MacMaster hopes that glutamate levels and other biological indicators such as inflammation will eventually pinpoint which treatments are likely to work best for children with depression. At the meeting, MacMaster said that in Canada, only a quarter of the 1,200,000 children with depression receive appropriate treatment for it. Very little funding is devoted to research on children’s mental health, a serious deficit when one considers that most depression, anxiety, attention deficit hyperactivity disorder (ADHD), bipolar disorder, oppositional behavior, conduct disorder, and substance abuse begins in childhood and adolescence, and early onset of these illnesses has been repeatedly linked to poorer outcomes.
Editor’s Note: The strategy of identifying biomarkers is an important one. MacMaster noted that this type of research is possible due to the phenomenal improvements in brain imaging techniques that have occurred over the past several decades. These techniques include magnetic resonance imaging (MRI) to a resolution of 1 mm; functional MRI; diffusion tensor imaging (DTI), which can depict the connectivity of white matter tracts; and spectroscopy, which can be used to identify chemical markers of neuronal health and inhibitory and excitatory neurotransmitters, and analyze membrane integrity and metabolic changes. These methods provide exquisite views of the living brain, the most complicated structure in the universe. The biomarkers these techniques may identify will allow clinicians to predict how a patient will respond to a given treatment, to choose treatments more rapidly, and to treat patients more effectively.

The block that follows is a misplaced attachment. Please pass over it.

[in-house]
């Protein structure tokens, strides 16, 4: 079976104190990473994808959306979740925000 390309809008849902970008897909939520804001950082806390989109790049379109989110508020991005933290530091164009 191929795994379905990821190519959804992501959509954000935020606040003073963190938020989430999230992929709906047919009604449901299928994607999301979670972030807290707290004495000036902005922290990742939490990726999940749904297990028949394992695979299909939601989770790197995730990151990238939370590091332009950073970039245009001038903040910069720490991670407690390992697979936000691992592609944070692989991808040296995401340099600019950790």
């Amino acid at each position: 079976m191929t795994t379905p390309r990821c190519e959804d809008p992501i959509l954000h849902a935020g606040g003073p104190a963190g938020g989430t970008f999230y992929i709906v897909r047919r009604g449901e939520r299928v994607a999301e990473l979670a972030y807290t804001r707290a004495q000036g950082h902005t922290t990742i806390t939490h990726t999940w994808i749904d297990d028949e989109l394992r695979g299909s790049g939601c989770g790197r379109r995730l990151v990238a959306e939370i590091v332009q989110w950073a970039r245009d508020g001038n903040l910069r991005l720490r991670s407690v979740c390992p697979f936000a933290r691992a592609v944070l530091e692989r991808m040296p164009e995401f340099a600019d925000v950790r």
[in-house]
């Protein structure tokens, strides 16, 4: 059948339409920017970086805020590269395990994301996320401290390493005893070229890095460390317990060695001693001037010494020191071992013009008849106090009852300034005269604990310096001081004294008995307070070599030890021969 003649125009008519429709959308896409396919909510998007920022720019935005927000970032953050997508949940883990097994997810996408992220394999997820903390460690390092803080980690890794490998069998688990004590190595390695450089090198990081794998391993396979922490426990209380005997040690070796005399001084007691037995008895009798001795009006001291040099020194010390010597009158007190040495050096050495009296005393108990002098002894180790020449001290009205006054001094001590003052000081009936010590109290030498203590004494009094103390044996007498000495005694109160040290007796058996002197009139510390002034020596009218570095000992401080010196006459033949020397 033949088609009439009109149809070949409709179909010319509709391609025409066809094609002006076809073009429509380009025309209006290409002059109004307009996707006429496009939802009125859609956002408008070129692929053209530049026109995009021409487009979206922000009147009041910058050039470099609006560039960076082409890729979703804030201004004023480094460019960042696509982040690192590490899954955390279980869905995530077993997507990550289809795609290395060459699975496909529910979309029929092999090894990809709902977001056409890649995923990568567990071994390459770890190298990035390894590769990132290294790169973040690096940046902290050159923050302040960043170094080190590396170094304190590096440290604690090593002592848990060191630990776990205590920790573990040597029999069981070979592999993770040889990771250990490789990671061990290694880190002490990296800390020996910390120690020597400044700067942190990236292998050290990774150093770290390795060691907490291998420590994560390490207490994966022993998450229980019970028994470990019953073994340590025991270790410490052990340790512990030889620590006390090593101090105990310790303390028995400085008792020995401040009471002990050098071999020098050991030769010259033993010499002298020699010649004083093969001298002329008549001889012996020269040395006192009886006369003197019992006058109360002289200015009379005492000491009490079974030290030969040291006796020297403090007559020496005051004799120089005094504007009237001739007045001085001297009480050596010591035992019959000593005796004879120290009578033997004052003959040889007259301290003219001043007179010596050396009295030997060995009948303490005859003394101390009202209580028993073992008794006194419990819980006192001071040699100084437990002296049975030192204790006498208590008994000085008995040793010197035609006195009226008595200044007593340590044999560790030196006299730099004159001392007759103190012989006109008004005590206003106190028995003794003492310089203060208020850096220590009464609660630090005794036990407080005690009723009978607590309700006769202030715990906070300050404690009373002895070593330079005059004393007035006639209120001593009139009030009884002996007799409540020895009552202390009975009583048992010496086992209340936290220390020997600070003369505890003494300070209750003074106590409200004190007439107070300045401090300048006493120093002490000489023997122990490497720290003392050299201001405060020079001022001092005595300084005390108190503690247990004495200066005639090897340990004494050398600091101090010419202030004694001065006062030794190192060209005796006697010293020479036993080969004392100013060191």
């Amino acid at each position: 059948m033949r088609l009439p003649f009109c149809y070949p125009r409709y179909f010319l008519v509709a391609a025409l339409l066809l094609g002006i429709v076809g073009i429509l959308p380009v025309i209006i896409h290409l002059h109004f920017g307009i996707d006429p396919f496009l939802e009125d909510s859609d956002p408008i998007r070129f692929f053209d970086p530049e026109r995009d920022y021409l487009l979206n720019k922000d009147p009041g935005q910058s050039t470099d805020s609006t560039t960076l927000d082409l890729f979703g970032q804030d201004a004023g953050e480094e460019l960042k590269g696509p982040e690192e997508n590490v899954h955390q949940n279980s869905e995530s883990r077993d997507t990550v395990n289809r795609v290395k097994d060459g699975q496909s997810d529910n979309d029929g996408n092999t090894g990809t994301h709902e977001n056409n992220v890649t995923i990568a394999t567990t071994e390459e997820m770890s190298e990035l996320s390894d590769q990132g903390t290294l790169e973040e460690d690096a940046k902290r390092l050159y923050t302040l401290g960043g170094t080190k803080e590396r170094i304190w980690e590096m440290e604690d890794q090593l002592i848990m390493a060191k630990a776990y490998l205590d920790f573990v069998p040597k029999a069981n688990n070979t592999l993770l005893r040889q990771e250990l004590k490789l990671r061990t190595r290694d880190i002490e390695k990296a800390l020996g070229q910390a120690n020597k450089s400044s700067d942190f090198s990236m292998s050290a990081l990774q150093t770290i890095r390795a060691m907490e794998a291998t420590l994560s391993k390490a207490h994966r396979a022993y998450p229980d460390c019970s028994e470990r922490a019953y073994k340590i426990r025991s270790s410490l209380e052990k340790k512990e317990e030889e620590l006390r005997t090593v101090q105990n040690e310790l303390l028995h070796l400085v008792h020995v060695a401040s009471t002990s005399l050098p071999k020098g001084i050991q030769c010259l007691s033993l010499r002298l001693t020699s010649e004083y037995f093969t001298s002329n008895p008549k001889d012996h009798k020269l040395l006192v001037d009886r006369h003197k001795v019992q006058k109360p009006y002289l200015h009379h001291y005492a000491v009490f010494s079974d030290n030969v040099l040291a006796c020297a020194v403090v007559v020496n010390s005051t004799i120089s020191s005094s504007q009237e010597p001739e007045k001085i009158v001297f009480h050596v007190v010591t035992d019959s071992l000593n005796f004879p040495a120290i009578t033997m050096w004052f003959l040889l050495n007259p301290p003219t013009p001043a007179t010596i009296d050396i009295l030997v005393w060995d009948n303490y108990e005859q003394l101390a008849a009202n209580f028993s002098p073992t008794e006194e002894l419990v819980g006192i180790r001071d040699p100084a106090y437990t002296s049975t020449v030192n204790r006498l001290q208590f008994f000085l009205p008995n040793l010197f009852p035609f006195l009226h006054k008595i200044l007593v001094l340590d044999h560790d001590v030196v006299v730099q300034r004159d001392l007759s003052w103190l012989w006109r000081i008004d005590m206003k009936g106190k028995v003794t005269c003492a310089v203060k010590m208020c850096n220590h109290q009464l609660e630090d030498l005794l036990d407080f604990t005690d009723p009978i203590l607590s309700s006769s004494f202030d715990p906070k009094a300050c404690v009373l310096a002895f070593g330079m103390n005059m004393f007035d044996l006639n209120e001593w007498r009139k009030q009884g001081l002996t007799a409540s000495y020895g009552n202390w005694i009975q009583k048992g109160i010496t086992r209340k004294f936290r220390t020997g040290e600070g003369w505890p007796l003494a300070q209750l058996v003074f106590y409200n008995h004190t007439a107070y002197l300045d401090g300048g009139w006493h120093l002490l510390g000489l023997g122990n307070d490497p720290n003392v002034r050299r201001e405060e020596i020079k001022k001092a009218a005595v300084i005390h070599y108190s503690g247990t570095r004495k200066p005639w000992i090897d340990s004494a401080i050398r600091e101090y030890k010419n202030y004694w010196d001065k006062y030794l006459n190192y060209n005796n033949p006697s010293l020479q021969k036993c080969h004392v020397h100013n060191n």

At the May meeting of the Society of Biological Psychiatry, researcher Deborah Kim gave a talk on the use of repeated transcranial magnetic stimulation (rTMS) for depression in women who are pregnant. In rTMS treatment, an electromagnetic coil is placed against the side of the forehead and magnetic pulses that can penetrate the scalp are converted into small electrical currents that stimulate neurons in the brain. Kim had recently completed an open study of rTMS in pregnant women, in which 70% of the women responded to rTMS. In another controlled randomized study of 30 women (also by Kim), 75% responded to active rTMS and 50% responded to a sham procedure. None of the women included had problems with the fetus or during delivery.